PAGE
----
Mr. Levy’s social worker’s ideas are more of trial and error. She has not examined the patient to know what he is suffering from. Her arguments are based on her perceptions of what he thinks Mr. Levy’s might be suffering from. She goes ahead to recommend that the patient be taken through newer treatment options, including art therapy, meditation, and yoga. In my own considered opinion, she should strive to meet the patient first and give recommendations for the treatment upon examination (Mott, Stanley, Street, Grady & Teng, 2014). Conversely, I think Mr. Levy’s supervisor is right with his suggestions for consideration of the client’s need. He thinks that it will be a good idea first to meet the client and listen to his side of the story before arriving at conclusions on the treatment options. 

Episode 3

The response by Mr. Levy’s therapist to issues raised by her client showed a high level of professionalism she has in the field of therapy. She seems to be well acquainted with what is affecting Mr. Levy, which makes her proceed to provide a treatment option that would see him recover.  I think the breathing exercises were great, but I have to wonder if this was the first therapy session.  I felt as if the therapist was pressuring him to do what she wanted without letting him express his thoughts and feelings.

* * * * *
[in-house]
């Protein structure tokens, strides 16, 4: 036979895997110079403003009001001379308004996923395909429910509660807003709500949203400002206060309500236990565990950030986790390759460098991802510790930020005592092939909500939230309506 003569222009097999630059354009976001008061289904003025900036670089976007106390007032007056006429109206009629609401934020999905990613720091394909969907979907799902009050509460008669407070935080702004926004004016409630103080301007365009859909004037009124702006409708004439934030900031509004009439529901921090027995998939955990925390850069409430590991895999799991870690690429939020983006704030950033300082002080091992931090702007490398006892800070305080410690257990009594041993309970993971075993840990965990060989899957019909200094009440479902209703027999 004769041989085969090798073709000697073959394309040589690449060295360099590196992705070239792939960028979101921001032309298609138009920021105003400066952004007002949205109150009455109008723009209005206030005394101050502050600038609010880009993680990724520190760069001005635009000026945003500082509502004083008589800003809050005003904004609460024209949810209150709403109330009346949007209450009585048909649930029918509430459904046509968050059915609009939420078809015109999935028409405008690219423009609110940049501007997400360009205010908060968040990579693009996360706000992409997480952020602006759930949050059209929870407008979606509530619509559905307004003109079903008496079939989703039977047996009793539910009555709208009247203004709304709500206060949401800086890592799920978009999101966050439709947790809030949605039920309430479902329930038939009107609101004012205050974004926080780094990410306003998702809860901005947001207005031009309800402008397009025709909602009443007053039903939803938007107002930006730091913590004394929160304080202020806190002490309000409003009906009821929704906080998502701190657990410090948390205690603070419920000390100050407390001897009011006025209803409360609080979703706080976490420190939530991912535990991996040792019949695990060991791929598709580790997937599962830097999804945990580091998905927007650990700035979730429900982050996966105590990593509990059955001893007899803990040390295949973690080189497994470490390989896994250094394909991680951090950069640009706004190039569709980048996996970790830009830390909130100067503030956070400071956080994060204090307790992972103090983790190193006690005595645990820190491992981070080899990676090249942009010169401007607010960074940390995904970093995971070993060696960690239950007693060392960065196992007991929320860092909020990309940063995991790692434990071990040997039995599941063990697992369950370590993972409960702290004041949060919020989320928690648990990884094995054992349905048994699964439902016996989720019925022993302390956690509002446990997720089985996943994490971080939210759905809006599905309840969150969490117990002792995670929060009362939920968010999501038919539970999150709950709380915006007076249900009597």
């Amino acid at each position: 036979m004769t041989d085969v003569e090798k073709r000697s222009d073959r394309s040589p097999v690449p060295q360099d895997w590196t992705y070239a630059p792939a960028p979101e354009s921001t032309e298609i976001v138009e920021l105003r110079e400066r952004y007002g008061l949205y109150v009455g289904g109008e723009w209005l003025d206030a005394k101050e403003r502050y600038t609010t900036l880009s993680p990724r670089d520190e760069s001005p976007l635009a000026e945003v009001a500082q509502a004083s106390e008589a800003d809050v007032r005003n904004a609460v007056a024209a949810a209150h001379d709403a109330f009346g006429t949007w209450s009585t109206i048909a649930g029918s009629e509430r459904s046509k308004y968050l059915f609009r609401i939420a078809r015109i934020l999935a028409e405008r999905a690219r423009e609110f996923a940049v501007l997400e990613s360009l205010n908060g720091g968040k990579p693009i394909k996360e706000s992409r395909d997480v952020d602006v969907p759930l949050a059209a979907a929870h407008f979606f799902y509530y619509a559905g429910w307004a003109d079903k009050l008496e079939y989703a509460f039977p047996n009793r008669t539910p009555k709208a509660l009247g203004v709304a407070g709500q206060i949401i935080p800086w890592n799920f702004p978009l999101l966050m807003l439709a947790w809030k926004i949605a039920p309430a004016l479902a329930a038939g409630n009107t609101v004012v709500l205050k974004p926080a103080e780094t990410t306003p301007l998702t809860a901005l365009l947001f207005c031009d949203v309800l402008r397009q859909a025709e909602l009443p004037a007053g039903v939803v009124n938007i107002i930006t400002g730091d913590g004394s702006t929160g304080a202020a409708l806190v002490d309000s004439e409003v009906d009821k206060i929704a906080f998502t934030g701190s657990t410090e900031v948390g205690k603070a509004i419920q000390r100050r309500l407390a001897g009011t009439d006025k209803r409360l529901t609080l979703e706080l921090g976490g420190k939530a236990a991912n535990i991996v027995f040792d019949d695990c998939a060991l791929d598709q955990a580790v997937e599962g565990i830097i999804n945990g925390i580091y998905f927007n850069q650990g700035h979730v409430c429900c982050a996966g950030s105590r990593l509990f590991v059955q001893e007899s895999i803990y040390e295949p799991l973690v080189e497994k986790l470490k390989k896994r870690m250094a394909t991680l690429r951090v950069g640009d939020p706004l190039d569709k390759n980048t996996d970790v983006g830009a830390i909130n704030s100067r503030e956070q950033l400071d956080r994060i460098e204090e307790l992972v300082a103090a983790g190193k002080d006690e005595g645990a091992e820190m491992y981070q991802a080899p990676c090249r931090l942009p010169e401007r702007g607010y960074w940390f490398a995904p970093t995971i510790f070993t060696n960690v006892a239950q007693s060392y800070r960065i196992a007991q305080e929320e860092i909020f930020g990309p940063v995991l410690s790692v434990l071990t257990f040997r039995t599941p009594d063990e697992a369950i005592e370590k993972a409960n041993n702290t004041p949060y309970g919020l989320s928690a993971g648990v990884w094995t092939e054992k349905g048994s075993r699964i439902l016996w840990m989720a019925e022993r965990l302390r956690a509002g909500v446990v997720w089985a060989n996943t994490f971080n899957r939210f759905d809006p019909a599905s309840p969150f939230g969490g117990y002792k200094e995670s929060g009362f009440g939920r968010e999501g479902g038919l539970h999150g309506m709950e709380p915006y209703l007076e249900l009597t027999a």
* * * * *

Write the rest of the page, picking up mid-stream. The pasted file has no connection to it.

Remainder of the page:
In her response to her client’s issues, I think Mr. Levy’s therapist provided the perfect solution on how Mr. Levi should go about the whole problem. First, he listened to the events that Mr. Levi went through while in Iraq, which might have led to trauma, anxiety and Posttraumatic stress disorder (PTSD). She then consoled her client by first acknowledging the fact that she understood what he was going through and after that suggested exposure therapy as the first mode of treatment. It is often very difficult to know exactly how to help the client stabilize (Zoellner et al., 2012).

When initiating exposure therapy, educating the patient as the foundation to therapy on what to expect is imperative, as education will teach the client how to recognize symptoms, anticipate them, what they mean, and how to manage them (Sloan, Marx, Lee, & Resick, 2018). Education also decreases the patient’s shame, confusion, and a sense of being “crazy.”

Exposure therapy is the therapeutic approach that the therapist used.  I would use this therapy as it is one of the most effective therapies used in PTSD.  It is a collaborative process aiming at improving the quality of life and symptoms of the client (Zoellner et al., 2012).

Episode 4

Every experience with every soldier is different in how they process the experiences they’ve encountered. In this situation, I would allow him to tell his experience. No one can understand any traumatic experience unless they have lived it.  One thing a therapist can do is listening without trying to voice understanding or sympathy or make facial expressions, because the client may negatively perceive this.